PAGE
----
There are two policies employers should try to implement as part of their confidentiality training:
Social Media Policy
The social web can have harmful effects on a company’s reputation and confidentiality. Yet only 29% of companies have social media policies.
The first risk is reputation. Take the case of Domino’s Pizza in 2009. Two of its employees recorded a video of making pizza while performing crude and unsanitary behavior. They uploaded the video to YouTube and soon it had 1 million views. As a result the employees were terminated, but Domino’s reputation was already damaged.
Simply put, you don’t want employees airing their grievances on Facebook, Twitter or any other social network.
The second risk is employees sharing private information in cyberspace, such as coworker personal information, potential business deals, client information, or current projects. What might seem like a harmless status update could result in severe liability for the company.
Establish a social media policy as part of your company’s efforts to preserve reputation and confidentiality. Clearly indicate the ethical guidelines for social media usage, if and how employees can speak about the company online, use of privacy settings, respecting copyright, what constitutes as confidential information, how to exercise proper judgment and the consequences of divulging information online.
If social media is part of your company’s marketing plan, designate trusted individuals to manage this space and ensure they also understand the policies inside and out.
Mobile Phone Policy
Personal mobile phone use in the workplace allows employees to instantly communicate with friends, family or competitors, and compromise data in ways that don’t seem obvious, such as taking photos, dispelling private information and uploading sensitive material to their device.
A mobile phone policy should cover permitted and prohibited uses of communication devices in the workplace, as well as the consequences for violation of the policy.
Devise a response or contingency plan in the event confidential information becomes revealed. Plan for specific situations, such as published trade secrets or an employee divulging information to competitors. The more circumstances you cover, the more prepared you will be should confidentiality violations occur.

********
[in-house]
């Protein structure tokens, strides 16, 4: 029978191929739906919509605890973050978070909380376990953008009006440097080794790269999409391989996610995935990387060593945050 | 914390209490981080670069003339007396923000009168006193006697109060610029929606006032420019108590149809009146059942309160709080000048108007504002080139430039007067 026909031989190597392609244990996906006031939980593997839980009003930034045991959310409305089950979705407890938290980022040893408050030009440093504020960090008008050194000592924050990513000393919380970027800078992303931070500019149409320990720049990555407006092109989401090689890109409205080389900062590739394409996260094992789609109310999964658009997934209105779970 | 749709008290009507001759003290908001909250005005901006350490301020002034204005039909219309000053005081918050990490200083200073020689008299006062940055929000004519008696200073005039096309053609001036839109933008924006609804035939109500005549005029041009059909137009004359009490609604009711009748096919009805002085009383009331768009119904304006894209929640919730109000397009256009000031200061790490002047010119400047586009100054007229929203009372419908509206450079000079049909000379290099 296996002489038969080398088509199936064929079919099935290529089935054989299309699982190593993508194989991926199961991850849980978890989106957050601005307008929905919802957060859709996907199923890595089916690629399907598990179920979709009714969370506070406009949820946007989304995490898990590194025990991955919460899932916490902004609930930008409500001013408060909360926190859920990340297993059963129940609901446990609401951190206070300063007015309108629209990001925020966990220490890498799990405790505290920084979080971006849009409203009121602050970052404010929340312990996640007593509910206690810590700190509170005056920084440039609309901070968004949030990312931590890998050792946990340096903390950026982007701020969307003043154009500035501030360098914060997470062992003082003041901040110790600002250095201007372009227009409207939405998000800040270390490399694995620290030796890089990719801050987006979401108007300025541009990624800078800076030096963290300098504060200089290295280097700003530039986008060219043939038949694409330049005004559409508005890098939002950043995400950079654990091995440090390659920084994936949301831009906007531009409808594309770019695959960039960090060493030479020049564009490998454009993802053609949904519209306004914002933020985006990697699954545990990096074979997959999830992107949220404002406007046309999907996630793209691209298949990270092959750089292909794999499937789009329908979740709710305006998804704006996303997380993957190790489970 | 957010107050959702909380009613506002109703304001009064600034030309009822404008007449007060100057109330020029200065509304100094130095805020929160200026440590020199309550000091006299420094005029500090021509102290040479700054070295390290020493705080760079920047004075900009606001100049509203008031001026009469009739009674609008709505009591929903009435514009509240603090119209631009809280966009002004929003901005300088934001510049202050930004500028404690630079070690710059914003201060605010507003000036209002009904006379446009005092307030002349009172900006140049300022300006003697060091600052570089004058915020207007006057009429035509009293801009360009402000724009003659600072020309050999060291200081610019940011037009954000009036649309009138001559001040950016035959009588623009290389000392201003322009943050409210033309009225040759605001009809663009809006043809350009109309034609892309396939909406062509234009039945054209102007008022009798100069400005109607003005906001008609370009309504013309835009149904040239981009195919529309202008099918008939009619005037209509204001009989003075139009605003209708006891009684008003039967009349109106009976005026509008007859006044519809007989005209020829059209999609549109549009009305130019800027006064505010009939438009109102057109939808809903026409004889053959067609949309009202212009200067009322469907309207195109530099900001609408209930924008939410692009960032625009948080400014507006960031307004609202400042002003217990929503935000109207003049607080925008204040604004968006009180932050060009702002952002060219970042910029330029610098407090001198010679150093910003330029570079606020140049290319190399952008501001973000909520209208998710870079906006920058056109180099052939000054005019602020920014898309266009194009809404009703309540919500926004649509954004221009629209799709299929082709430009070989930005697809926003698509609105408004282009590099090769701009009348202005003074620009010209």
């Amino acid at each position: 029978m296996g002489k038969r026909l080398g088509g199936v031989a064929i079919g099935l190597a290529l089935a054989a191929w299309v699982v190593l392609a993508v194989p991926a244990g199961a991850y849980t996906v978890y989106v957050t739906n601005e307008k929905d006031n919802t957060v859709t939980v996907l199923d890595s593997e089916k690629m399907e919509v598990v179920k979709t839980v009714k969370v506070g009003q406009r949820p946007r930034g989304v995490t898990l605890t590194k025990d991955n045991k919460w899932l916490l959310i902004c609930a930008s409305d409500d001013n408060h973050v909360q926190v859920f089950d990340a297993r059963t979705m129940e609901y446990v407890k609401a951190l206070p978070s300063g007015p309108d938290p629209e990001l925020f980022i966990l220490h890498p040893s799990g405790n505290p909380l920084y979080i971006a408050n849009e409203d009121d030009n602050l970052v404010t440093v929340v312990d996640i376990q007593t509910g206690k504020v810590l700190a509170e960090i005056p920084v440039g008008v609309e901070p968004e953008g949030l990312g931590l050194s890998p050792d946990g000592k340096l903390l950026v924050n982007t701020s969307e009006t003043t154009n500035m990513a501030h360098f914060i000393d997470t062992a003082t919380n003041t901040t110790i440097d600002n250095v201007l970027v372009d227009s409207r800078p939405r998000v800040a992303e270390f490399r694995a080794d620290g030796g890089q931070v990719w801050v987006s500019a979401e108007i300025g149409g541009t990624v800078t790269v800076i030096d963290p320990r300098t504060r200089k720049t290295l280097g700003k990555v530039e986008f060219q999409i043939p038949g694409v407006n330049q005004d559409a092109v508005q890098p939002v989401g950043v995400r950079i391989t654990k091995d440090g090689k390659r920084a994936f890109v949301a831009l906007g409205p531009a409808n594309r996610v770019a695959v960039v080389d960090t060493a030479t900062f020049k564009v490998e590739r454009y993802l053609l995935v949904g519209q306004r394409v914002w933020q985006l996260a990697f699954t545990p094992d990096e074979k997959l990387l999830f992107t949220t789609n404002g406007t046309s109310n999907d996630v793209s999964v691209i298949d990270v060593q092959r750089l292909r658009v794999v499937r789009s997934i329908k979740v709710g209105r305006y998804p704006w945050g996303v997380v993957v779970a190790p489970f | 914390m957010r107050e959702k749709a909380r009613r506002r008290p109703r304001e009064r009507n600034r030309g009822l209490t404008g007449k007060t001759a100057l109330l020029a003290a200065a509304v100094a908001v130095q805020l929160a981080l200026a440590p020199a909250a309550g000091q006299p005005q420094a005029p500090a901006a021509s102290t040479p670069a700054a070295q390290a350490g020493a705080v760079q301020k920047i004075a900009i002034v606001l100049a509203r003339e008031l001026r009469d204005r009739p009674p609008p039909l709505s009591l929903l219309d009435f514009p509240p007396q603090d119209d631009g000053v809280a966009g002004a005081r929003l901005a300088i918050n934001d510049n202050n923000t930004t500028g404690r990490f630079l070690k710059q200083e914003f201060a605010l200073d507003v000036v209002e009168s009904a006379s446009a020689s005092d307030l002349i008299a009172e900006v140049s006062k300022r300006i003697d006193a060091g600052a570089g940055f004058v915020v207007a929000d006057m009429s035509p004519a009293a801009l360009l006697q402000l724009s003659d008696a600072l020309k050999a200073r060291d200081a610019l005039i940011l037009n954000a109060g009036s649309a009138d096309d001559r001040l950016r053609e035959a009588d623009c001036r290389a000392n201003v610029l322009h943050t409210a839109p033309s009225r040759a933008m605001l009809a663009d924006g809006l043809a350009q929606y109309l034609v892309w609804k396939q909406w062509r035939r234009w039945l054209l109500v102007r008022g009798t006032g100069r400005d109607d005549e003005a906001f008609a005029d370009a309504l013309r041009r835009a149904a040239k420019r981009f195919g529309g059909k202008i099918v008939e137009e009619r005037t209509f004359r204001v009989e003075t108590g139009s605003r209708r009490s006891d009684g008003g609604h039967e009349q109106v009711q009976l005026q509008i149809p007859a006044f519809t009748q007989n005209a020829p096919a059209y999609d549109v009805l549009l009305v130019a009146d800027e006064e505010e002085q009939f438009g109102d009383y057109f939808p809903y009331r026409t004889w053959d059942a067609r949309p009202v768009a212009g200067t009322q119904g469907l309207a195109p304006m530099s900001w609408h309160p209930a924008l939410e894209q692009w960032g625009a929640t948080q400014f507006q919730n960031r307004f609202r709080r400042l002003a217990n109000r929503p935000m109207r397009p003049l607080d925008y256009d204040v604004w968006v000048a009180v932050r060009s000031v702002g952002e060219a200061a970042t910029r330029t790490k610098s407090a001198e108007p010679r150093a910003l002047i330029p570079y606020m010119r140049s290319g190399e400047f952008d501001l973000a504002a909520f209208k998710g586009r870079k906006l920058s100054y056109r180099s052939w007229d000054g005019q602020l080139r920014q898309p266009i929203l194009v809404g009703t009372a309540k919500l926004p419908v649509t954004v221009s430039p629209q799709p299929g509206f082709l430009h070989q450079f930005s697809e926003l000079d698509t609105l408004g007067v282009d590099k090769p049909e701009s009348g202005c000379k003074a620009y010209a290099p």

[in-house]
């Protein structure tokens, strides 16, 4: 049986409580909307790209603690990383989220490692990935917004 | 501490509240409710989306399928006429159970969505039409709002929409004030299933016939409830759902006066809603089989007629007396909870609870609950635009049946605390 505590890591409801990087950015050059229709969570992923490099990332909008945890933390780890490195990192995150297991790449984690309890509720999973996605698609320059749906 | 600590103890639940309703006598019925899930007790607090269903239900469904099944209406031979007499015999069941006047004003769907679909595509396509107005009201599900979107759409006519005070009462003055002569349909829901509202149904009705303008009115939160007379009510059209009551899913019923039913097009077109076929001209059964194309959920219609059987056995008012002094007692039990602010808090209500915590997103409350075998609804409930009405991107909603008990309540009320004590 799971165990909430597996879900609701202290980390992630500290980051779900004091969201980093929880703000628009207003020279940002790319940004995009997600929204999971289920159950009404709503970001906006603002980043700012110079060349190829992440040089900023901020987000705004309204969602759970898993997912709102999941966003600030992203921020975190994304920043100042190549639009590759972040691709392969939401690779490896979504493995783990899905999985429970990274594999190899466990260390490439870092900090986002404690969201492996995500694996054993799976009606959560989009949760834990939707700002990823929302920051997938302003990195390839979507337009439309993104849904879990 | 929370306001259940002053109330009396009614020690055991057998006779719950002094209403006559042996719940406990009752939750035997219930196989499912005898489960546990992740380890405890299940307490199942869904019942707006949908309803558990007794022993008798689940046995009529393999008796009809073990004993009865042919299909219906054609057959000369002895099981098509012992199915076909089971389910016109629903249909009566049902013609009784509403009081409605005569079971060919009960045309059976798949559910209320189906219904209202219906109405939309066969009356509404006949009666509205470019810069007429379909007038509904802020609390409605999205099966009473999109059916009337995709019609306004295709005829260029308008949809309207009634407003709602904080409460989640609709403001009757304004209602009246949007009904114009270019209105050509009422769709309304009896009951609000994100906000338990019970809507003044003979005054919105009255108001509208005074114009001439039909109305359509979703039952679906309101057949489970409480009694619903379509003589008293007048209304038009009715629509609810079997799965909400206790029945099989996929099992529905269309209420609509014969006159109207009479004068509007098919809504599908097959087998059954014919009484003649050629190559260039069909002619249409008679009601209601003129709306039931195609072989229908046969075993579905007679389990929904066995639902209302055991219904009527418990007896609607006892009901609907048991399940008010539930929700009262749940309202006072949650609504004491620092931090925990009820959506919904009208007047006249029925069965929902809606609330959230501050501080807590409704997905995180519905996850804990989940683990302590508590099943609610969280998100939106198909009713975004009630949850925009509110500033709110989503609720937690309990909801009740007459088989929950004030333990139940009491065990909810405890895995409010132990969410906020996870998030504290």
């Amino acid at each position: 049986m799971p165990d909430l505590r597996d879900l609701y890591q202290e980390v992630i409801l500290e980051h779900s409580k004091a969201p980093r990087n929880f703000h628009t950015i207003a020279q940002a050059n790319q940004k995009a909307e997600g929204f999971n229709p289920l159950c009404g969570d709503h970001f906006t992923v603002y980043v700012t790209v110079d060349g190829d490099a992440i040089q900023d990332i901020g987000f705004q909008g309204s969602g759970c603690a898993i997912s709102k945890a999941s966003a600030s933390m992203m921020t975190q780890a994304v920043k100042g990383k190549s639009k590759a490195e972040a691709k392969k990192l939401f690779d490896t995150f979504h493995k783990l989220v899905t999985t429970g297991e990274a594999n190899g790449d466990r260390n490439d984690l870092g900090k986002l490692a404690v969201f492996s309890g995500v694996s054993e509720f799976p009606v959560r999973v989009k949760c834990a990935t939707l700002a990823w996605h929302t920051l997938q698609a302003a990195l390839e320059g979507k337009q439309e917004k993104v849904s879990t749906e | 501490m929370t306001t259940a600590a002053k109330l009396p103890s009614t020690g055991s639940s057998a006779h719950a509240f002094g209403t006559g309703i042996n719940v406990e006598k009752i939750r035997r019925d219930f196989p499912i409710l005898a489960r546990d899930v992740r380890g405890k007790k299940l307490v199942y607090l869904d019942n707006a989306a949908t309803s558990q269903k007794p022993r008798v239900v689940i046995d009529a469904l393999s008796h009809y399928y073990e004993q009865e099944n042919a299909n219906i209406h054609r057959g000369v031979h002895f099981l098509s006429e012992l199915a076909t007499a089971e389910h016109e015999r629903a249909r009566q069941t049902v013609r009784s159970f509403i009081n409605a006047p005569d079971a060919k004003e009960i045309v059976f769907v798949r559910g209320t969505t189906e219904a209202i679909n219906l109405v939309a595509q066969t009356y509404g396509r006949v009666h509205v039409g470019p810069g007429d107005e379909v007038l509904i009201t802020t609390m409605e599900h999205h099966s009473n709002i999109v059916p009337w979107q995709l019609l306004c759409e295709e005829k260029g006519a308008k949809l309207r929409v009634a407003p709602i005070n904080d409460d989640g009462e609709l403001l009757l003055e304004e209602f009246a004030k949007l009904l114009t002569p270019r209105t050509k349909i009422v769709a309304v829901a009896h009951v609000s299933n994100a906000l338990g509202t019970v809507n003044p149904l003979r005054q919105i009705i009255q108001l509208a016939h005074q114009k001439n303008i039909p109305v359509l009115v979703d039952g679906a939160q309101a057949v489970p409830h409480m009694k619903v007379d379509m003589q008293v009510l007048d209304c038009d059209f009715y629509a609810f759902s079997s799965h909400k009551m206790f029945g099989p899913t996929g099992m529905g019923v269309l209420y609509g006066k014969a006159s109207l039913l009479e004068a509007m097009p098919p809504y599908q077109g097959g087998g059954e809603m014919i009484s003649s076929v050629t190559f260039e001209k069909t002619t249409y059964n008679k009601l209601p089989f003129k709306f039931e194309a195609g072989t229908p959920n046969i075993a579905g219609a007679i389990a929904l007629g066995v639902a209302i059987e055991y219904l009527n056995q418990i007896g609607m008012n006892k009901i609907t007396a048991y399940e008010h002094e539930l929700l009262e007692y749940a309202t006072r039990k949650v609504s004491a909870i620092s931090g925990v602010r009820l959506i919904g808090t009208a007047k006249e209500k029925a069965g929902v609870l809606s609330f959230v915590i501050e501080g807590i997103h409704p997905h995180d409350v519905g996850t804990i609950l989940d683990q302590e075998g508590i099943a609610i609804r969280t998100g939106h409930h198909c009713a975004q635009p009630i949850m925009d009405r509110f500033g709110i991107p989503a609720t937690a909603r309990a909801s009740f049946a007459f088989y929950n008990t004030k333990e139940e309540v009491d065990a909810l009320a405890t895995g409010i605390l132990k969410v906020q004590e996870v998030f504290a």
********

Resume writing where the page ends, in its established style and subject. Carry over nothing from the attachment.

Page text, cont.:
Assemble a team for the process and address how to assess the damage or risk. Include steps to secure the information or remedy the situation. Such examples may include removing information from the source, locating copies of sensitive material, taking legal action, as well as carrying out the consequences you noted in your agreement if the compromise was a result of employee negligence.
In addition to a solidified response plan, create a standardized exit process for employees. Again, this is to ensure they don’t take any confidential material with them. Standard exit processes include an exit interview in which employees are required to submit all prior work and return company property. The exit process should also disable all employee accounts, emails, and remote cloud access to business records.
After you have informed your employees of confidential policies, it’s important to generate a trusting relationship with them. Although this won’t provide any guarantees, it won’t make you any enemies — which can lead to mutual respect regarding company information.
If you are concerned about confidentiality in the workplace, take proactive steps to protect your business through written agreements. And for extremely sensitive material, only permit access to those who you can trust completely.
What are some other ways employers can protect confidentiality in the workplace? Share your thoughts below!
Latest posts by Kristy DeSmit (see all)
- How to Conduct a Successful Employee Evaluation - December 9, 2014
- 6 Reasons to Start Estate Planning in the New Year - December 2, 2014
- The Pros and Cons of Working for a Startup - November 18, 2014